Rushing Labs

Learning Python CRUD - Initial Choices & Issues

Learning a new thing§

Upon starting a new job, I was challenged by for the first time being in a place that doesn't use any language I have previous/extensive experience in. And we have quite the variety too: mostly Python, Java, JavaScript...and sparse bash, Powershell, PHP, PL-SQL, and a few others.

But! our infosec team has chosen to standardize on Python for any new tooling that needs writing, so here's to me diving into Python by trying to build a small web app. Ideally, I'd like to build a little budgeting app (the UI similar to EveryDollar), but with a few extra features for pulling in email receipts and balancing records from my bank.

So, I thought it would be interesting to capture some first impressions about getting into Python and these frameworks. Learning curve and mistakes imminent...

Flask vs FastAPI§

  • Flask seems biased towards monolithic apps

    • it's possible to create REST API/data-only service-based apps, but it feels like you aren't supposed to.
  • FastAPi has a bend toward asynchronous, service-based APIs

  • Not sure if this is actually how either of these frameworks are structured, but that is the "feel" I get after working with both of them.

UUID issue§

Describing UUIDs as UUID(as_uuid = True) was necessary in sqlalchemy models.

 id = Column(UUID(as_uuid=True), primary_key = True, default=uuid.uuid4) 

This piece stumped me for a bit. Specifically because, to me, Column(UUID) looks like it should describe the data type for this column just fine. Primary key is fine. Setting a default for the server is fine. But why specify a UUID is going to be written as_uuid=True...what else would it be?? I'm sure there's a good reason, but it stumped me for a bit, lol

Direct vs. Declarative for sqlalchemy Models§

The one thing I would have to say is most difficult about learning Python is the disparate documentation. Documentation certainly exists, but it's not always consistent. Admittedly, I think I've been spoiled by the C#/.NET ecosystem that I started programming in. There isn't the same type of relationship between tools and docs in Python as there is with Visual Studio + Intellisense + Microsoft Docs + .NET libaries & APIs. Not a detriment to Python, but increased the learning curve for me.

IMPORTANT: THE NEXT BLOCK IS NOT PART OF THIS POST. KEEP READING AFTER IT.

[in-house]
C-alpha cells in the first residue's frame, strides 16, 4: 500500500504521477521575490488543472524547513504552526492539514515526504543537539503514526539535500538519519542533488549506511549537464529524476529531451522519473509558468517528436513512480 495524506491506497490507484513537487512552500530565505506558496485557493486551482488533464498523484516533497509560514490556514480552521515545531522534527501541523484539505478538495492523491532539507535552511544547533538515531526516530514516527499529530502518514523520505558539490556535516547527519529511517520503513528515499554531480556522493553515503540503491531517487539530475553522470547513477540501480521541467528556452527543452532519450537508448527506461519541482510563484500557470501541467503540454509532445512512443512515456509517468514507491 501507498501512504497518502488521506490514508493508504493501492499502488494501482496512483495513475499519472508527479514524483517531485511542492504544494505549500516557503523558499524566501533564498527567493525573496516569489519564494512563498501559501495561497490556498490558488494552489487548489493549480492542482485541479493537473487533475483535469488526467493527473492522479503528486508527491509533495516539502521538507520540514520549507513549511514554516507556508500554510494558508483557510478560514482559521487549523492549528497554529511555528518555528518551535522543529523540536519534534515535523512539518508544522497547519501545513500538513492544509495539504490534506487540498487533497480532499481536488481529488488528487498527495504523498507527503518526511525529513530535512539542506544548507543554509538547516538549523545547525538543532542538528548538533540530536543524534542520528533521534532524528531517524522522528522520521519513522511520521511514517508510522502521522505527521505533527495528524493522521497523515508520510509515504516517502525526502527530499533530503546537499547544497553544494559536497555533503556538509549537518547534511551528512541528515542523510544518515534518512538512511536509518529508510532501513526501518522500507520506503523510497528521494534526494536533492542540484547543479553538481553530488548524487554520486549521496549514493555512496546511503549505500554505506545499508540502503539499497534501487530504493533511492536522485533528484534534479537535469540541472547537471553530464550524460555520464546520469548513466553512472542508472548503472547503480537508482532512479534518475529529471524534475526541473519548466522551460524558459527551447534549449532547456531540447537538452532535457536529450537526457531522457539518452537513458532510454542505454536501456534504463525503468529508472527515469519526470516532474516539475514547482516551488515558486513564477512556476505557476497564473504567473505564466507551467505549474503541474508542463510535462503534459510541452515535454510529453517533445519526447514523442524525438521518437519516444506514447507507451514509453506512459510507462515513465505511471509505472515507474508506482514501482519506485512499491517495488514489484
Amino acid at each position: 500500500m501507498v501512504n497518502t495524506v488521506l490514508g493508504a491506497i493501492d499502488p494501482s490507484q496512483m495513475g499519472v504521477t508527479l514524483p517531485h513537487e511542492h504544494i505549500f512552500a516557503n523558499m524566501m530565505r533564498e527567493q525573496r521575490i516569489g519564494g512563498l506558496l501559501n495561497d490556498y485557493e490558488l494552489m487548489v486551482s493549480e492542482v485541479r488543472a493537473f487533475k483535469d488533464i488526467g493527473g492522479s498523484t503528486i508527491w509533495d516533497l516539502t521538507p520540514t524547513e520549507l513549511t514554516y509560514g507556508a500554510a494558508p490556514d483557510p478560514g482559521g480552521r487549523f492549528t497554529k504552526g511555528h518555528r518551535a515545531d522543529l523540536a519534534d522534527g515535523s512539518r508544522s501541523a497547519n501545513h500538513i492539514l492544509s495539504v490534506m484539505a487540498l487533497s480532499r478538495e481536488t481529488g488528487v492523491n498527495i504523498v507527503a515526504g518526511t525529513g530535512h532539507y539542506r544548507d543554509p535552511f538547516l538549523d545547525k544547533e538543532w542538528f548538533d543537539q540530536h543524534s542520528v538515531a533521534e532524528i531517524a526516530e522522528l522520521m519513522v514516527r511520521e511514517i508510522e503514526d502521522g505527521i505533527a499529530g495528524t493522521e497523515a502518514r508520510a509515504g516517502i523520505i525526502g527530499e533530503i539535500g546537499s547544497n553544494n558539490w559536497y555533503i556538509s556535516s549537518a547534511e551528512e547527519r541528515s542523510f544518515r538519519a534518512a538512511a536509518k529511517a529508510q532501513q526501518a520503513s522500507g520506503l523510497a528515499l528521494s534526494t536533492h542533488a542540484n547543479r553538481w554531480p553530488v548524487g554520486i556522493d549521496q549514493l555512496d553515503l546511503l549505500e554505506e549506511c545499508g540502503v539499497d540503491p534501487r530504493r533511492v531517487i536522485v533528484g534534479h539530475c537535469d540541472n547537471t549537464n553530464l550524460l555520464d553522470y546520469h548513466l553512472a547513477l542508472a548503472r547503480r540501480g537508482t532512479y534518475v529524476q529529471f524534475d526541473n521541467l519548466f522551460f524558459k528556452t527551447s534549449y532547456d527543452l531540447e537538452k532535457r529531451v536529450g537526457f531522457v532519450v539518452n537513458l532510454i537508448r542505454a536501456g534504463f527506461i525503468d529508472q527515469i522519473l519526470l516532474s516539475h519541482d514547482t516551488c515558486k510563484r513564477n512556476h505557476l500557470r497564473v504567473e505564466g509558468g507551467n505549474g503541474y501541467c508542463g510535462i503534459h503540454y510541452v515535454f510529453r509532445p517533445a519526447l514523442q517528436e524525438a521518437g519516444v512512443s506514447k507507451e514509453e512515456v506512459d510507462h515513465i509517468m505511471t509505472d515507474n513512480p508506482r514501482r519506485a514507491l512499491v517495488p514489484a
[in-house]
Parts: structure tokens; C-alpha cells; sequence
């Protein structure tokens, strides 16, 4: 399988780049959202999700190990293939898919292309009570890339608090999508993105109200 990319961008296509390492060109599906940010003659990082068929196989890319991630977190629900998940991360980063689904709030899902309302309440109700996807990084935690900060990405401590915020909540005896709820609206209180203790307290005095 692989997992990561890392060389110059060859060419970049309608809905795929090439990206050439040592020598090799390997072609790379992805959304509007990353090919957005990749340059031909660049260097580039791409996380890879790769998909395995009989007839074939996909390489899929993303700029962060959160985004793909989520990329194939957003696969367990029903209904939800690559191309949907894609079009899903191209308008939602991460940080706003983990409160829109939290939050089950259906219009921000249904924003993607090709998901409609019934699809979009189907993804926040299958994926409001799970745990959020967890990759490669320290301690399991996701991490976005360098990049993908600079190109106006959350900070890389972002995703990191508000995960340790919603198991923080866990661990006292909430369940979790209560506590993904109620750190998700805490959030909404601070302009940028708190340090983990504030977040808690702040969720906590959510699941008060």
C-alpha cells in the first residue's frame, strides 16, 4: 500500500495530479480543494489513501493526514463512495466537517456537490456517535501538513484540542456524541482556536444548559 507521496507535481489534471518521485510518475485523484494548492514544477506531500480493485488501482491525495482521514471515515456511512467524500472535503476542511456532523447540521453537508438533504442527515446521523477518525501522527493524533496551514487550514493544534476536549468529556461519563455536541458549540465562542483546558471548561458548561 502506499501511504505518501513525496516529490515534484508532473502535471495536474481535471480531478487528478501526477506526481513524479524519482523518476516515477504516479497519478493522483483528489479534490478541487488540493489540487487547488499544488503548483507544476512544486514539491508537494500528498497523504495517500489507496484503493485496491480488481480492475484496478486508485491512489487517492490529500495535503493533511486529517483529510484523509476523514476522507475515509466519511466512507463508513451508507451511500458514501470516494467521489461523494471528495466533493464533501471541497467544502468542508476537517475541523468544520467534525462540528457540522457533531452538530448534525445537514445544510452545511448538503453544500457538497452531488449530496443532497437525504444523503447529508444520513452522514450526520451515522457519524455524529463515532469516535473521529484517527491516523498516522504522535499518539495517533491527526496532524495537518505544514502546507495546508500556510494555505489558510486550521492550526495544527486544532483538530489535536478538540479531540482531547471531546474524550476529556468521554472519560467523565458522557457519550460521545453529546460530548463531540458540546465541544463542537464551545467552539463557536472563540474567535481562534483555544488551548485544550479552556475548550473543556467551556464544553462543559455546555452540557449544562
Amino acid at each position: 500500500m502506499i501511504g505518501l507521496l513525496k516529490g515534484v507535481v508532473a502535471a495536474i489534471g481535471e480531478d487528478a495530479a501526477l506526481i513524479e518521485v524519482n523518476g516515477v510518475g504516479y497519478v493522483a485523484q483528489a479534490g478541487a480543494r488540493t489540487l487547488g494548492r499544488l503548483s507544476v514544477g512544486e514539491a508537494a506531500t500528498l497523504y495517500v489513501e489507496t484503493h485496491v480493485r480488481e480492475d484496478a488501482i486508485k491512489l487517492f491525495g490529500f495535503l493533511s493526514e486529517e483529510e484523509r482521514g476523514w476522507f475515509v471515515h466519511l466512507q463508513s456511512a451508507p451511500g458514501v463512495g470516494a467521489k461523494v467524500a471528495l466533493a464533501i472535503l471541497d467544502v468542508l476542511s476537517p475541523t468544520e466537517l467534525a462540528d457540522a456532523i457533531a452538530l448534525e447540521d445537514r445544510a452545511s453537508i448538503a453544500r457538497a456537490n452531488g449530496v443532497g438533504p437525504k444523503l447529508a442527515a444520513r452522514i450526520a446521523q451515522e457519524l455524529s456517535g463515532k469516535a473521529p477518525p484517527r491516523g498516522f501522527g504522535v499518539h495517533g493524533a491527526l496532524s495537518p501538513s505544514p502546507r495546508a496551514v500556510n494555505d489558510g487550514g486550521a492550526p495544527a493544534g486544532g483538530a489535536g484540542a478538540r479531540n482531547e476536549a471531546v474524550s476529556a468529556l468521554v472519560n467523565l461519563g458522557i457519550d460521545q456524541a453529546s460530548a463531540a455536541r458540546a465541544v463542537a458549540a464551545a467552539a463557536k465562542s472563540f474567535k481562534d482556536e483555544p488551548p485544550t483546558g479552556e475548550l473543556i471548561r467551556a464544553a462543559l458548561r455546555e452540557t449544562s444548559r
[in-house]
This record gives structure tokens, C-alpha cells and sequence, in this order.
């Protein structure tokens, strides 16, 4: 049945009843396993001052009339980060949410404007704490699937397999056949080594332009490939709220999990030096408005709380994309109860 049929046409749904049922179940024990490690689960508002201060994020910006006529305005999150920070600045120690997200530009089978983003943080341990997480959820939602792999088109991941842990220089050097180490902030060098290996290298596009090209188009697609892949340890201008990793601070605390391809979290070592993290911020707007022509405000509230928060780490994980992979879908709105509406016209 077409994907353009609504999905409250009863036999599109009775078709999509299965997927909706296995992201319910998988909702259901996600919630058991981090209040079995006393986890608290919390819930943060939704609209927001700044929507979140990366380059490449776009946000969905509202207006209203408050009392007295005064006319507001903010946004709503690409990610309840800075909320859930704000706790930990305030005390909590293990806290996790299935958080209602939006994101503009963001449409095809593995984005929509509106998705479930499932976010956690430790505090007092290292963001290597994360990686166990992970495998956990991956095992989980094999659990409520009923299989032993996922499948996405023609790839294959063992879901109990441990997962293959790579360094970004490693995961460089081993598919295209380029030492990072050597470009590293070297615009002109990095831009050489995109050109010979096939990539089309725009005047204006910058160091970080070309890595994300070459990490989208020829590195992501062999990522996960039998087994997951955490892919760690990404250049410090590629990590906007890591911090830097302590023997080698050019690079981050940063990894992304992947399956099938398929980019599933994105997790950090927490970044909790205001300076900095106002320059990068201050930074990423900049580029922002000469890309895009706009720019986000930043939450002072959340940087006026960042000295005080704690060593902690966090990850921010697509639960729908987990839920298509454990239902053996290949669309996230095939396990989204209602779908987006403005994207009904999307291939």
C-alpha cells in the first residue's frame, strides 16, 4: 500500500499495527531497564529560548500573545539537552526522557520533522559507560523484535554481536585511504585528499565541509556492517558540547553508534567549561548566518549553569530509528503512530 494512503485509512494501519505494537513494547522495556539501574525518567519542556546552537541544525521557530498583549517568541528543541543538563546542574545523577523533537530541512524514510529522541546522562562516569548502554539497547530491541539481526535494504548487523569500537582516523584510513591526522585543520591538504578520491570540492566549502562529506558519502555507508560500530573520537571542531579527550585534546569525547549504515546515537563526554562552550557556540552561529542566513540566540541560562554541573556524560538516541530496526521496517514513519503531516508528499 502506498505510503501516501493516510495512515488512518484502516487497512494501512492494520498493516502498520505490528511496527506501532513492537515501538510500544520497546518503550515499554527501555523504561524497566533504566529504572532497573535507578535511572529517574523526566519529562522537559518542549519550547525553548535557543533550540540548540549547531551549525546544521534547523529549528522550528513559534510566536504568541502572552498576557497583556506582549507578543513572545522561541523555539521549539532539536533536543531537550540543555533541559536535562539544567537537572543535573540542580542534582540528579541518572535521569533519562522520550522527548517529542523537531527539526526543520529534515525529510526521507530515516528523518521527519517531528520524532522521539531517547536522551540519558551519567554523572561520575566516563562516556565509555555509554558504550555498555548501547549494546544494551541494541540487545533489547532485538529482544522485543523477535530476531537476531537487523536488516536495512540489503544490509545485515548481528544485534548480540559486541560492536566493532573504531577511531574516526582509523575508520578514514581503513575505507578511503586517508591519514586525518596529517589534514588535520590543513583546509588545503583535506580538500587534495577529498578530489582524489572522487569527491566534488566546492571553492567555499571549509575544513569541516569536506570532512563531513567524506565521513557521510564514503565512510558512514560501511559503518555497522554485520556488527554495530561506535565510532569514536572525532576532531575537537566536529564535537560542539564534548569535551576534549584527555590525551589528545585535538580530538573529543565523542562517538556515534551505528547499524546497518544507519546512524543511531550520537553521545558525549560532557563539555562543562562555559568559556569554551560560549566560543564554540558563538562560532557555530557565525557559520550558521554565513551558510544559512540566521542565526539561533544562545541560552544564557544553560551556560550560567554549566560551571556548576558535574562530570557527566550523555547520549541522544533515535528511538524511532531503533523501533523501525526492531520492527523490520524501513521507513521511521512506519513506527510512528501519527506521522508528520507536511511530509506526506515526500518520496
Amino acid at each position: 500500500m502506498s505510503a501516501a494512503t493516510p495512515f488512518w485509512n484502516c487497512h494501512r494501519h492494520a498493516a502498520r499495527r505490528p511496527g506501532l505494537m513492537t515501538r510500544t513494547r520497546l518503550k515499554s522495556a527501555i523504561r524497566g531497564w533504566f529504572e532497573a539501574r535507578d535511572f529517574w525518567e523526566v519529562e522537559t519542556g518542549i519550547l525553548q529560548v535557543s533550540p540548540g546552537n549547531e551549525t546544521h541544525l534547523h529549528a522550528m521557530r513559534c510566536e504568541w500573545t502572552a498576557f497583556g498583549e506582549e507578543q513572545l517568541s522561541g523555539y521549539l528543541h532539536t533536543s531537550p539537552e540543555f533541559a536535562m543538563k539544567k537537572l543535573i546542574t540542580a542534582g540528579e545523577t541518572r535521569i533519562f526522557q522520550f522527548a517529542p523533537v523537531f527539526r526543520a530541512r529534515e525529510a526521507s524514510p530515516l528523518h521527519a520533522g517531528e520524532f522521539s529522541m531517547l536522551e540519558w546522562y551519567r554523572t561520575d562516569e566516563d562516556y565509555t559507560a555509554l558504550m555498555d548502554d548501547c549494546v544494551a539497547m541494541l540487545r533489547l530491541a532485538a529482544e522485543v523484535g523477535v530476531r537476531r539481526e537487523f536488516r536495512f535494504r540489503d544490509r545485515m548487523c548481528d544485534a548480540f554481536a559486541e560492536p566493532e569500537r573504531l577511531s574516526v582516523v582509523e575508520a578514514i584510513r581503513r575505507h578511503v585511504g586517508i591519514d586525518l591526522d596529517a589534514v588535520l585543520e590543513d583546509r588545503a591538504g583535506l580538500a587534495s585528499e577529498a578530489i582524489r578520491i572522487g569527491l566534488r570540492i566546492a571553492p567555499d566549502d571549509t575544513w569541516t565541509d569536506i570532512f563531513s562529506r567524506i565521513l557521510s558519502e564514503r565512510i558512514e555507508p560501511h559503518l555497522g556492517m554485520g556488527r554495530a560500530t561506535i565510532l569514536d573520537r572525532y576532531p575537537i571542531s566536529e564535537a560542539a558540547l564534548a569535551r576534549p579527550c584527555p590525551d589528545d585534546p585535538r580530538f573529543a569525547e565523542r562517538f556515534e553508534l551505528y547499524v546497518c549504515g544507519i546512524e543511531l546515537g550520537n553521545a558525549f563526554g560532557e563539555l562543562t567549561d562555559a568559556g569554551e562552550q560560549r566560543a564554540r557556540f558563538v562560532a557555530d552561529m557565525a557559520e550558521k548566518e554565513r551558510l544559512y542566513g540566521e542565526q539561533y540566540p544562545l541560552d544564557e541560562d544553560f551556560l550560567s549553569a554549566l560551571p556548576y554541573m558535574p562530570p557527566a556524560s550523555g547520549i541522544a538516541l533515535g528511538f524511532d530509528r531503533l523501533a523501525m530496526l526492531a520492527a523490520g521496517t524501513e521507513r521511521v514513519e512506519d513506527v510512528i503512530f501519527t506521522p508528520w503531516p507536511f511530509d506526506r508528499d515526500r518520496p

Such, as running into the issue where I needed to know how to declare relationships within my sqlalchemy models:

Then, I find out the example in that link (directly above) was using the "declarative" Table class, and some other tutorial/article guided me towards using a "direct" Table class:

Debugging FastAPI§


More on that topic of tools + language ecosystem integration, debugging always seems to be a questionable area. Debugging a simple Python script couldn't be easier: (1) load in VS Code, (2) set breakpoints, (3) run. However, using a framework like Flask, Fast API, or anything else seems to mean finding a debug configuration, and loading that into your editor.

So here's the configuration needed for FastAPI, in launch.json, for VSCode. The extra pieces in the args section are important. Throw this in your launch.json, and you should be good to go.

"version": "0.2.0",
  "configurations": [
      "name": "Python: FastAPI",
      "type": "python",
      "request": "launch",
      "module": "uvicorn",
      "cwd": "${workspaceFolder}/<folder to your>",
      "args": [
        "--port", //these arg are optional


Overall, having used Python sparingly before diving into these web frameworks, it definitely required less effort than I expected to get something functional on screen. That aspect of Python continues to amaze me. Whether it's web frameworks, AI/ML tooling, or scripts, Python always seems to require minimal developer-hand-written code to produce what you want on screen. But to build a full-featured, robust, secure API-driven web application...I don't know if I would want to commit to doing so in Python. The feeling of a full ecosystem, tooling, docs, and support just doesn't seem to be there.